Personally, I'd deprecate apr_dbm entirely, and direct all clients towards

The DBMs were intended for simple key/value stores 20 years ago. We have
much better tech now. Sqlite does K/V so much better, *and* it
handles processes/threads. I really don't see a reason for DBM nowadays.

Who can justify using (say:) ldbm over sqlite?


On Thu, Nov 9, 2023 at 6:00 AM Joe Orton <> wrote:

> On Mon, Sep 25, 2023 at 03:58:18PM +0100, Joe Orton wrote:
> > It is unspecified whether the apr_dbm.h interface is safe to use for
> > multiple processes/threads having r/w access to a single database.
> > Results appear to be:
> >
> > - sdbm, gdbm are safe
> > - bdb, ndbm are not safe
> I developed a better test case (event MPM + mod_dav + apr_dbm with
> parallel clients doing cycles of LOCK/UNLOCK)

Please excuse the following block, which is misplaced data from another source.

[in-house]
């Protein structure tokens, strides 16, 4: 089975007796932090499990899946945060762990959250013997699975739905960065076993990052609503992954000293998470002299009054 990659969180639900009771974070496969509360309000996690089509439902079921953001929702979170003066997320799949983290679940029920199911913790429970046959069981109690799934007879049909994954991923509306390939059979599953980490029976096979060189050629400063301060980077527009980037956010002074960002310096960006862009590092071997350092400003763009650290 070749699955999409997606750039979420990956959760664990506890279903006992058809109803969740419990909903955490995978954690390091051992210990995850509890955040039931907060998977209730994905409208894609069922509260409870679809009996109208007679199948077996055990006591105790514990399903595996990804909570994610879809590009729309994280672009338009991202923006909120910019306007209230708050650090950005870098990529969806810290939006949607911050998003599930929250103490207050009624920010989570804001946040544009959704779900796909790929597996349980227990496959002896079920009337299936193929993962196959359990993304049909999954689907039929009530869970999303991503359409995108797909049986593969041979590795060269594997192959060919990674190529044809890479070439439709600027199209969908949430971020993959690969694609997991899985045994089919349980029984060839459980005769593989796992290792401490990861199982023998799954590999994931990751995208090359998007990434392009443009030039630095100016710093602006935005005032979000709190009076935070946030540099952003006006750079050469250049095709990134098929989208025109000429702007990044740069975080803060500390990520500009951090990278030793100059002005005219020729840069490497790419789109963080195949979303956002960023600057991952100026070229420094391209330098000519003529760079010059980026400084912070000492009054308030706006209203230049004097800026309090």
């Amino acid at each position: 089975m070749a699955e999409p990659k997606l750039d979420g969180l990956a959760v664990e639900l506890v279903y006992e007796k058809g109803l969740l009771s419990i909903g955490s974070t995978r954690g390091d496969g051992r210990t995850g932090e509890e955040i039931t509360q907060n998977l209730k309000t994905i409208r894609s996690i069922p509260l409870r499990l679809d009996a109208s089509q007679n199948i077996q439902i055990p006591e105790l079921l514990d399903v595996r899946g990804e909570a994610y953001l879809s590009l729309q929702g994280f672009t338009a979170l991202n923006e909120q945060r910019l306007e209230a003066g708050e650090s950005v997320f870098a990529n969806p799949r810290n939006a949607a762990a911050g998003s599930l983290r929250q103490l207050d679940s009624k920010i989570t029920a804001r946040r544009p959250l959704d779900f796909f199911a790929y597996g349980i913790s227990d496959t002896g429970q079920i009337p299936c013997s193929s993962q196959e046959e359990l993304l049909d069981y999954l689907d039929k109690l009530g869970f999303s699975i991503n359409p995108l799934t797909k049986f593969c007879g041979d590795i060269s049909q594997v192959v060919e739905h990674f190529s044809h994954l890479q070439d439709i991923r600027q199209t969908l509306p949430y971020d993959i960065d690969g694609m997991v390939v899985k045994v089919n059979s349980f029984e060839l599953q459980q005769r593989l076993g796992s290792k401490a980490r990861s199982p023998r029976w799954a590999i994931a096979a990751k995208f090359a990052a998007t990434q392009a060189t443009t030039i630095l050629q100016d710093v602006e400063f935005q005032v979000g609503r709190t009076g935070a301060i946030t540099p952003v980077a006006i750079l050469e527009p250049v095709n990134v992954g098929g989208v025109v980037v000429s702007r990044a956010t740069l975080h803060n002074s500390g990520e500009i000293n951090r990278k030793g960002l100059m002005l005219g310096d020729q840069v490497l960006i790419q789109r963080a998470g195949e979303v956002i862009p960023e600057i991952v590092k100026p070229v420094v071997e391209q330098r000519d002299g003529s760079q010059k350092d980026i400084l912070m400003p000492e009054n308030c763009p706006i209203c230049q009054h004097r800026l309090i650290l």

> sdbm, gdbm and bdb all failed.
> gdbm and sdbm both use either fcntl- or flock-based locking, which
> doesn't work between threads. (apr_file_lock for sdbm)
> Unfortunately lmdb is also unsafe at least because *opening* database
> files has races. This is documented under the Caveats section of
> (which also says it relies on flock-based
> locking, though I only hit issues with it failing during open in
> testing)
> The only ways forward I see are either to give up (declare that apr_dbm
> is not safe to use from threads) which passes the buck to httpd, or
> implement a locking layer inside apr_dbm() and don't assume the
> underlying drivers do thread-safe locking at all.

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